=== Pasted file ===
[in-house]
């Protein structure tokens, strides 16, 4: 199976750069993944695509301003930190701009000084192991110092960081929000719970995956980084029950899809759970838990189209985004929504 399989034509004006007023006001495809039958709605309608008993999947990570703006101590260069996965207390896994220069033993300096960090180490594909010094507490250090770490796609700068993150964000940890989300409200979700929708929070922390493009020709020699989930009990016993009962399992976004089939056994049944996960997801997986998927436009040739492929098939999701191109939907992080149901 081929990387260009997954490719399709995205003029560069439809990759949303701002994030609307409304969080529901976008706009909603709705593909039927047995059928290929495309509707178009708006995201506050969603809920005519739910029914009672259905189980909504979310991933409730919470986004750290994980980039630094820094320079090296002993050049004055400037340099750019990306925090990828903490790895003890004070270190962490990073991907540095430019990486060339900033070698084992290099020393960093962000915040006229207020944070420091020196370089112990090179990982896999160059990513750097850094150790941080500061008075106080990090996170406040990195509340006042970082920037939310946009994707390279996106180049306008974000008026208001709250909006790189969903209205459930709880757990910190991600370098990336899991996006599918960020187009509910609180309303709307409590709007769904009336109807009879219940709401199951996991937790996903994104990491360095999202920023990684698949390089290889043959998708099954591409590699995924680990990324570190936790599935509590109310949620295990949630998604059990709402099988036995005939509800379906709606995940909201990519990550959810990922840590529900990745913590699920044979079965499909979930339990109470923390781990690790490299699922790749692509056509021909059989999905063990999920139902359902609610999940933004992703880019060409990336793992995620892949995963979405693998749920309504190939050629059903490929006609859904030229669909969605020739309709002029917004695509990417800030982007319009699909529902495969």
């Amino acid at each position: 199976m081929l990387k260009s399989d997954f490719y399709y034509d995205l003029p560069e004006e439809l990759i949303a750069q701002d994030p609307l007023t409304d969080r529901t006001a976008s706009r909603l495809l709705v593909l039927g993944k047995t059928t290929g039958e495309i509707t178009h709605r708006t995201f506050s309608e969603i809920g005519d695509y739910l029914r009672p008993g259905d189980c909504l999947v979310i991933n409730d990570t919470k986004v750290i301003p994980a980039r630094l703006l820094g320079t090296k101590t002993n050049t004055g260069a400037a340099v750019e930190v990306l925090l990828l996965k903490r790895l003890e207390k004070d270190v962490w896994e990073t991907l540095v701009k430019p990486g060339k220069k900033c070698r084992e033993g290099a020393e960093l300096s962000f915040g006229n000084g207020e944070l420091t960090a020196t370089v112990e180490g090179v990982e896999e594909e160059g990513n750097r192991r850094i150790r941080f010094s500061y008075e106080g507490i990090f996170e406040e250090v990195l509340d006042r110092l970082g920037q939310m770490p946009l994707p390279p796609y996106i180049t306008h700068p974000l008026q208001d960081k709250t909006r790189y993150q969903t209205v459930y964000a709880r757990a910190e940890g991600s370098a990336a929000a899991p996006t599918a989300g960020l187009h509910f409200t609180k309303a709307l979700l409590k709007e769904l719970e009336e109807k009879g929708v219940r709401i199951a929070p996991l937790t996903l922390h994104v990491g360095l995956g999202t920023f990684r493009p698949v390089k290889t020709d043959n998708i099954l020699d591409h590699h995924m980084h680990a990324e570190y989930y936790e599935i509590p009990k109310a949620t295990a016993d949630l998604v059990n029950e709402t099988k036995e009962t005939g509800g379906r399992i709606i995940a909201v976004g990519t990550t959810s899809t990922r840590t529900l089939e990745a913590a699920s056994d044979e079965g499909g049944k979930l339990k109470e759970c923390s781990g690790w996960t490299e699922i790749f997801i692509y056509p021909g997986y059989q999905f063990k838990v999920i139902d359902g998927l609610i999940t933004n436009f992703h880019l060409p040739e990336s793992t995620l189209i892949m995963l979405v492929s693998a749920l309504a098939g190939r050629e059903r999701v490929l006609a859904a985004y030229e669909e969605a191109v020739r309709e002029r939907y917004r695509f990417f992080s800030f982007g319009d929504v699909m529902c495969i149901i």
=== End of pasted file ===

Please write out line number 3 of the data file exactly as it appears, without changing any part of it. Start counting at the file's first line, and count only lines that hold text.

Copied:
């Amino acid at each position: 199976m081929l990387k260009s399989d997954f490719y399709y034509d995205l003029p560069e004006e439809l990759i949303a750069q701002d994030p609307l007023t409304d969080r529901t006001a976008s706009r909603l495809l709705v593909l039927g993944k047995t059928t290929g039958e495309i509707t178009h709605r708006t995201f506050s309608e969603i809920g005519d695509y739910l029914r009672p008993g259905d189980c909504l999947v979310i991933n409730d990570t919470k986004v750290i301003p994980a980039r630094l703006l820094g320079t090296k101590t002993n050049t004055g260069a400037a340099v750019e930190v990306l925090l990828l996965k903490r790895l003890e207390k004070d270190v962490w896994e990073t991907l540095v701009k430019p990486g060339k220069k900033c070698r084992e033993g290099a020393e960093l300096s962000f915040g006229n000084g207020e944070l420091t960090a020196t370089v112990e180490g090179v990982e896999e594909e160059g990513n750097r192991r850094i150790r941080f010094s500061y008075e106080g507490i990090f996170e406040e250090v990195l509340d006042r110092l970082g920037q939310m770490p946009l994707p390279p796609y996106i180049t306008h700068p974000l008026q208001d960081k709250t909006r790189y993150q969903t209205v459930y964000a709880r757990a910190e940890g991600s370098a990336a929000a899991p996006t599918a989300g960020l187009h509910f409200t609180k309303a709307l979700l409590k709007e769904l719970e009336e109807k009879g929708v219940r709401i199951a929070p996991l937790t996903l922390h994104v990491g360095l995956g999202t920023f990684r493009p698949v390089k290889t020709d043959n998708i099954l020699d591409h590699h995924m980084h680990a990324e570190y989930y936790e599935i509590p009990k109310a949620t295990a016993d949630l998604v059990n029950e709402t099988k036995e009962t005939g509800g379906r399992i709606i995940a909201v976004g990519t990550t959810s899809t990922r840590t529900l089939e990745a913590a699920s056994d044979e079965g499909g049944k979930l339990k109470e759970c923390s781990g690790w996960t490299e699922i790749f997801i692509y056509p021909g997986y059989q999905f063990k838990v999920i139902d359902g998927l609610i999940t933004n436009f992703h880019l060409p040739e990336s793992t995620l189209i892949m995963l979405v492929s693998a749920l309504a098939g190939r050629e059903r999701v490929l006609a859904a985004y030229e669909e969605a191109v020739r309709e002029r939907y917004r695509f990417f992080s800030f982007g319009d929504v699909m529902c495969i149901i």